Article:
Against Contractionism: Enabling and encouraging open minds, rather than constricting understanding with blunt labels
Oct. 24, 2023. 11 min. read.
Have you been alarmed by the recent description in Mindplex of TESCREALism? You’ve been taken for a ride. TESCREALism is a lazy concept which dangerously contracts the possibilities of thought.
A dangerous label
Imagine if I said, “Some Christians deny the reality of biological evolution, therefore all Christians deny the reality of biological evolution.”
Or that some Muslims believe that apostates should be put to death, therefore all Muslims share that belief.
Or that some atheists (Stalin and Mao, for example) caused the deaths of millions of people, therefore atheism itself is a murderous ideology.
Or, to come closer to home (for me: I grew up in Aberdeenshire, Scotland) – that since some Scots are mean with money, therefore all Scots are mean with money. (Within Scotland itself, that unkind stereotype exists with a twist: allegedly, all Aberdonians are mean with money.)
In all these cases, you would say that’s unwarranted labeling. Spreading such stereotypes is dangerous. It gets in the way of a fuller analysis and deeper appreciation. Real-life people are much more varied than that. Any community has its diversity.
Well, I am equally shocked by another instance of labeling. That involves the lazy concept of TESCREAL – a concept that featured in a recent article here on Mindplex Magazine, titled TESCREALism: Has The Silicon Valley Ruling Class Gone To Crazy Town? Émile Torres In Conversation With R.U. Sirius.
When I read the article, my first thought was: “Has Mindplex gone to Crazy Town!”
The concept of TESCREAL, which has been promoted several times in various locations in recent months, contracts a rich and diverse set of ideas down to a vastly over-simplified conclusion. It suggests that the worst aspects of any people who hold any of the beliefs wrapped up into that supposed bundle of ideas, can be attributed, with confidence, to other people who hold just some of these ideas.
Worse, it suggests that the entire “ruling class” of Silicon Valley subscribe to the worst of these beliefs.
It’s as if I picked a random atheist and insisted that they were equally as murderous as Stalin or Mao.
Or if I picked a random Muslim and insisted that they wished for the deaths of every person (apostate) who had grown up with Muslim faith and subsequently left that faith behind.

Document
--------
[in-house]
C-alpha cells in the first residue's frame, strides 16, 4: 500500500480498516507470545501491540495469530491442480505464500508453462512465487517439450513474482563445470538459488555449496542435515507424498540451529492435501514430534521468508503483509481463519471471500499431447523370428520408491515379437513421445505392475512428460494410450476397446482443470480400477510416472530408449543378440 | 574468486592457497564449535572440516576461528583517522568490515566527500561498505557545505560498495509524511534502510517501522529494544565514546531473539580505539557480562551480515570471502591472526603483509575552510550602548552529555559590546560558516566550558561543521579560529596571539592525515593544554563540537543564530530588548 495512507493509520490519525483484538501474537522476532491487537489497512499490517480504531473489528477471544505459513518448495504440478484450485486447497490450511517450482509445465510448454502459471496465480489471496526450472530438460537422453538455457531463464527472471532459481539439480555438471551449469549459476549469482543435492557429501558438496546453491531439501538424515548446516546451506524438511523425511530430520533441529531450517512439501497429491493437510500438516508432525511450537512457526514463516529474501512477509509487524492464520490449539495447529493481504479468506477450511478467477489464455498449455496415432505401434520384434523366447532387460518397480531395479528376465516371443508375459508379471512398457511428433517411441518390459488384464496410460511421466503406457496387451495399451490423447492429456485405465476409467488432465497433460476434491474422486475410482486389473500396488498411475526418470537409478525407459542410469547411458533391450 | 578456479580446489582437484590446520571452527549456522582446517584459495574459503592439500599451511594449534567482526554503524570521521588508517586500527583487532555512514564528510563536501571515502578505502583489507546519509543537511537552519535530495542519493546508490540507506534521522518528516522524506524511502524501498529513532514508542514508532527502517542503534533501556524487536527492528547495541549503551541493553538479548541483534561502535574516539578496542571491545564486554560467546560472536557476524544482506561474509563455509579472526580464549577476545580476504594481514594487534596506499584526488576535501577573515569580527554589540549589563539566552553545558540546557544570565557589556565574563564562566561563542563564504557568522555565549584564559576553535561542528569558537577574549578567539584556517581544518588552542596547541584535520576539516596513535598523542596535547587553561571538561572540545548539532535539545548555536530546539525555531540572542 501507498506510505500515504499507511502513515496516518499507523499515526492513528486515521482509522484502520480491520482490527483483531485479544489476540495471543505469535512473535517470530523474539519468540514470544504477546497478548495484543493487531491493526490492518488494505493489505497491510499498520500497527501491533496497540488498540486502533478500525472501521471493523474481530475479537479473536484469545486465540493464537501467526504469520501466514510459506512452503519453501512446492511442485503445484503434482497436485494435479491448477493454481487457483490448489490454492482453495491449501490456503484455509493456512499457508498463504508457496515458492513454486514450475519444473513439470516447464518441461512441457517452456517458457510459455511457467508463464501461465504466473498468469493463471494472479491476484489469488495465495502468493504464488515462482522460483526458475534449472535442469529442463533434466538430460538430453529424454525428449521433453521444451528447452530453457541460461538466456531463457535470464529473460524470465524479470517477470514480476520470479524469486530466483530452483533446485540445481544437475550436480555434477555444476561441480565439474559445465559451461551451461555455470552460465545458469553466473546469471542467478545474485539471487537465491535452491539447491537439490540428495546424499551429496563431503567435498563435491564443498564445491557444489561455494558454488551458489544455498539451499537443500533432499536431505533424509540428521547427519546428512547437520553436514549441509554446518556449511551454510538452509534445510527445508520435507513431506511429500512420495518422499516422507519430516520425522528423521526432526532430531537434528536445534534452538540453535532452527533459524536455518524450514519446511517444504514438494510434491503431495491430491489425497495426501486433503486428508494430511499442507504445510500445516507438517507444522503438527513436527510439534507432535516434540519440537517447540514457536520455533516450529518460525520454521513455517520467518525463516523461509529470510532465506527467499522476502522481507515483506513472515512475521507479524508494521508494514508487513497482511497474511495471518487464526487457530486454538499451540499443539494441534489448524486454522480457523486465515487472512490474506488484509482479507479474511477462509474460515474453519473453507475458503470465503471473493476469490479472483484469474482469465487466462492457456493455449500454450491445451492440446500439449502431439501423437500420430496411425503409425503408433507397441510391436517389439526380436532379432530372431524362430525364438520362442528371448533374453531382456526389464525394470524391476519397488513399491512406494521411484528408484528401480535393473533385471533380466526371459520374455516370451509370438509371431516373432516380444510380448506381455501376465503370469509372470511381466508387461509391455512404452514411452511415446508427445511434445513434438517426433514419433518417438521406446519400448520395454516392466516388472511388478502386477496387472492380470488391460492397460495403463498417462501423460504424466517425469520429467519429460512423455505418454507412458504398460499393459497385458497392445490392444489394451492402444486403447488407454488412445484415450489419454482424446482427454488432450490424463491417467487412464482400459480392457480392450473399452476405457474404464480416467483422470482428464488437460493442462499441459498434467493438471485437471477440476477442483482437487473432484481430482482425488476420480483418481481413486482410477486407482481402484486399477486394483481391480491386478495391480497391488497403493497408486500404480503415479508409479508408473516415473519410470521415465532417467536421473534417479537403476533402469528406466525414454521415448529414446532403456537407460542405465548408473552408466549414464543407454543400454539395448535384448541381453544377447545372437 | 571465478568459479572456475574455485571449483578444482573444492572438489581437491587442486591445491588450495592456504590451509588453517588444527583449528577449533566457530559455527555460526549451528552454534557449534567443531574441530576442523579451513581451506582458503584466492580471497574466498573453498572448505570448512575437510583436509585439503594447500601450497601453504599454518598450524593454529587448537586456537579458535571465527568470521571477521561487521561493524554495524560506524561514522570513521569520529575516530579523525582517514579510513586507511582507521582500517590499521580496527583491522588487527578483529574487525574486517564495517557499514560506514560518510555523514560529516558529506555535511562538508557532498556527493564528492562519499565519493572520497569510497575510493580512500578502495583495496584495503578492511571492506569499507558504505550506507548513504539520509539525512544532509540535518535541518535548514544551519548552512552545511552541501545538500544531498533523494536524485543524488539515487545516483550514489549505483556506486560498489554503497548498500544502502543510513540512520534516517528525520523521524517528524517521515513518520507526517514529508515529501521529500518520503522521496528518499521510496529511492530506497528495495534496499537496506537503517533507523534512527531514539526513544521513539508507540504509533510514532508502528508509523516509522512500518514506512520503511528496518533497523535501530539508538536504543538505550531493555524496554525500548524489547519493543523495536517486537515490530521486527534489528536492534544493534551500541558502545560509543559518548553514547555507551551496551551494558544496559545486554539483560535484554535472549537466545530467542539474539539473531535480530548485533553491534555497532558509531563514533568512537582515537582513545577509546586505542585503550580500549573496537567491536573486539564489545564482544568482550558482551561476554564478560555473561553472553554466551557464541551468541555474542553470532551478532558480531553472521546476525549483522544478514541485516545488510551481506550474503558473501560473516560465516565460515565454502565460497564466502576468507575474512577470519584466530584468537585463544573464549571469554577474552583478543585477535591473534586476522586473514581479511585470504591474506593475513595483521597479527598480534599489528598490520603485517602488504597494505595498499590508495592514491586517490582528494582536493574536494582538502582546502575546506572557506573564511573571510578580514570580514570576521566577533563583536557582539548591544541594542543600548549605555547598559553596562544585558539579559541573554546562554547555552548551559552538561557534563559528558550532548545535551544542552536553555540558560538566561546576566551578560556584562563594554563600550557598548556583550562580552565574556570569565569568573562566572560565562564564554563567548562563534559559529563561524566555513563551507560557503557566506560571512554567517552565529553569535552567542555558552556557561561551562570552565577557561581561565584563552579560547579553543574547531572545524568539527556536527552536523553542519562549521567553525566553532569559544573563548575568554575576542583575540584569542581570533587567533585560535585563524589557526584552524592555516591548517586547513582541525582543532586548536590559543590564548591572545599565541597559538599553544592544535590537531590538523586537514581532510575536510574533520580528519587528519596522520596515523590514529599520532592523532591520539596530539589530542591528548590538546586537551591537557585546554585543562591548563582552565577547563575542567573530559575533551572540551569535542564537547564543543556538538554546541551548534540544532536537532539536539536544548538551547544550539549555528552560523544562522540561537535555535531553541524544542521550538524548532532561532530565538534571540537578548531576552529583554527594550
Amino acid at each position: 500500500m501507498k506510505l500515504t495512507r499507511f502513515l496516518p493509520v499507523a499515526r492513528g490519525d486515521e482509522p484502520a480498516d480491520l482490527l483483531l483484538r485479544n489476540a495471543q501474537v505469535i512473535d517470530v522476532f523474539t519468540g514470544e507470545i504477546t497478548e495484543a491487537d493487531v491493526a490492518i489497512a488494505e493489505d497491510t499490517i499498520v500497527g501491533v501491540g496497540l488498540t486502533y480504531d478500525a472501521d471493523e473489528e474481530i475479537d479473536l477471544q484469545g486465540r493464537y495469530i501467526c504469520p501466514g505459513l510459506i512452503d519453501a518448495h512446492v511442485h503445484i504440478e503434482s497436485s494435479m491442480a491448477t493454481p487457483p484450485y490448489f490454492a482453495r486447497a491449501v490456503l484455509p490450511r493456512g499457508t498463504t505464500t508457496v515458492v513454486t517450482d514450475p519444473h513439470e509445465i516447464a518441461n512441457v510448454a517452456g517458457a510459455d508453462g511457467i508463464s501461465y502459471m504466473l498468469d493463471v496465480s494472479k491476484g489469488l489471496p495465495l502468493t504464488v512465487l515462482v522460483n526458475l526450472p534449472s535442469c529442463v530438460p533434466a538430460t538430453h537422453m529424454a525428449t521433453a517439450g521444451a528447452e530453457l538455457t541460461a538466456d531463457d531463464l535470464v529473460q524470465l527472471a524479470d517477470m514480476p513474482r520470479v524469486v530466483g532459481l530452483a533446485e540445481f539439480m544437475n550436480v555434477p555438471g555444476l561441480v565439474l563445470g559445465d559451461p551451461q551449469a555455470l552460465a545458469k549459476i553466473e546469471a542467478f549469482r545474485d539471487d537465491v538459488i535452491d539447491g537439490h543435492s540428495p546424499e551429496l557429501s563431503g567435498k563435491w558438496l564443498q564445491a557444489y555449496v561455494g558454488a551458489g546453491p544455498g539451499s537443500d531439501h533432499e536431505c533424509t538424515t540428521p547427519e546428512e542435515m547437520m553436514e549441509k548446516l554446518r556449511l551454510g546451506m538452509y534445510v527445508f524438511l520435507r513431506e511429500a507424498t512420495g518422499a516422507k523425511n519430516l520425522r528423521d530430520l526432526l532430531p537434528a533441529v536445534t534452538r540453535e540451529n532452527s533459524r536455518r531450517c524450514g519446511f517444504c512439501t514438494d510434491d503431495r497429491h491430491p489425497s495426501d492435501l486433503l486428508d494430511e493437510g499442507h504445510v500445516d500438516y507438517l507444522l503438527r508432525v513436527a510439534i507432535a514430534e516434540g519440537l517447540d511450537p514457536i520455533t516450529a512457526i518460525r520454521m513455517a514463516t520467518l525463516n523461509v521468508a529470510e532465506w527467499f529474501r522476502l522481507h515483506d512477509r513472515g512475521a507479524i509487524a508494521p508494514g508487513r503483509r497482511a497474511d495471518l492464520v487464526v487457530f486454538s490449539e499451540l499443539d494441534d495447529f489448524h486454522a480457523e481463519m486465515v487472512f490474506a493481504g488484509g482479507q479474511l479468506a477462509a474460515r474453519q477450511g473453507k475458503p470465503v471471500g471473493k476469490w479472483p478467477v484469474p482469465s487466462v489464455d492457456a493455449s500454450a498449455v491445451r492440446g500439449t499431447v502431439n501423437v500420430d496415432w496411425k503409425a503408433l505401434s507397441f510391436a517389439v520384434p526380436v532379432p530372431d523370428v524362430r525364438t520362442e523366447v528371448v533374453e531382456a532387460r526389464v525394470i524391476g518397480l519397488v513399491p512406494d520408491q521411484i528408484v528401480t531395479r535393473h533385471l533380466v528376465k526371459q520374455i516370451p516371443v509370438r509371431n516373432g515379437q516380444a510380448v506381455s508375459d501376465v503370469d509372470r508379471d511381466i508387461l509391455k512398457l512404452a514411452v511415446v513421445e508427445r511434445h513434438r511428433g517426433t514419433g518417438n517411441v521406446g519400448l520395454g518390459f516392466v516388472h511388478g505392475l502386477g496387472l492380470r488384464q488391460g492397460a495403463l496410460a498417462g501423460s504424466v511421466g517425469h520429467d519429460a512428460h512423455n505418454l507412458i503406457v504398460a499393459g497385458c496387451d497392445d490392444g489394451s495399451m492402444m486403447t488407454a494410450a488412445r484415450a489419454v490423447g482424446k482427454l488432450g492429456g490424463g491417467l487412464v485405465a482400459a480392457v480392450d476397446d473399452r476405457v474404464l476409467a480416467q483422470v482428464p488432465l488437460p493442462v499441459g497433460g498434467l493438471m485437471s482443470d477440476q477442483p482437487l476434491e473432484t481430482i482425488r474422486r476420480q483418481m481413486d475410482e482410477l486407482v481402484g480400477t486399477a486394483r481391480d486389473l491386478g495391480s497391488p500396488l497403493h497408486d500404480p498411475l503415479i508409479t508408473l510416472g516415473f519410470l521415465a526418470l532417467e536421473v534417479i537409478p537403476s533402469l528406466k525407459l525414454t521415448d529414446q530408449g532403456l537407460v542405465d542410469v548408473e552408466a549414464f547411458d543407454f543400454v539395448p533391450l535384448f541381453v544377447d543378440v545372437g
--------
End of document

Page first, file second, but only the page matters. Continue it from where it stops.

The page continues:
Instead of that kind of contraction of ideas, what the world badly needs nowadays is an open-minded exploration of a wide set of complex and subtle ideas.
Not the baying for blood which seems to motivate the proponents of the TESCREAL analysis.
Not the incitement to hatred towards the entrepreneurs and technologists who are building many remarkable products in Silicon Valley – people who, yes, do need to be held to account for some of what they’re doing, but who are by no means a uniform camp!
I’m a T but not an L
Let’s take one example: me.
I publicly identify as a transhumanist – the ‘T’ of TESCREAL.
The word ‘transhumanist’ appears on the cover of one of my books, and the related word ‘transhumanism’ appears on the cover of another one.
As it happens, I’ve also been a technology executive. I was mainly based in London, but I was responsible for overseeing staff in the Symbian office in Redwood City in Silicon Valley. Together, we envisioned how new-fangled devices called ‘smartphones’ might in due course improve many aspects of the lives of users. (And we also reflected on at least some potential downsides, including the risks of security and privacy violations, which is why I championed the new ‘platform security’ redesign of the Symbian OS kernel. But I digress.)
Since I am ‘T’, does that mean, therefore, that I am also ESCREAL?
Let’s look at that final ‘L’. Longtermism. This letter is critical to many of the arguments made by people who like the TESCREAL analysis.
‘Longtermism’ is the belief that the needs of potentially vast numbers of as-yet unborn (and unconceived) people in future generations can outweigh the needs of people currently living.
Well, I don’t subscribe to it. It doesn’t guide my decisions.
I’m motivated by the possibility of technology to vastly improve the lives of everyone around the world, living today. And by the need to anticipate and head-off potential catastrophe.
By ‘catastrophe’, I mean anything that kills large numbers of people who are currently alive.
The deaths of 100% of those alive today will wipe out humanity’s future, but the deaths of ‘just’ 90% of people won’t. Longtermists are fond of pointing this out, and while it may be theoretically correct, it doesn’t provide any justification to ignore the needs of present-day people, to raise the probability of larger numbers of future people being born.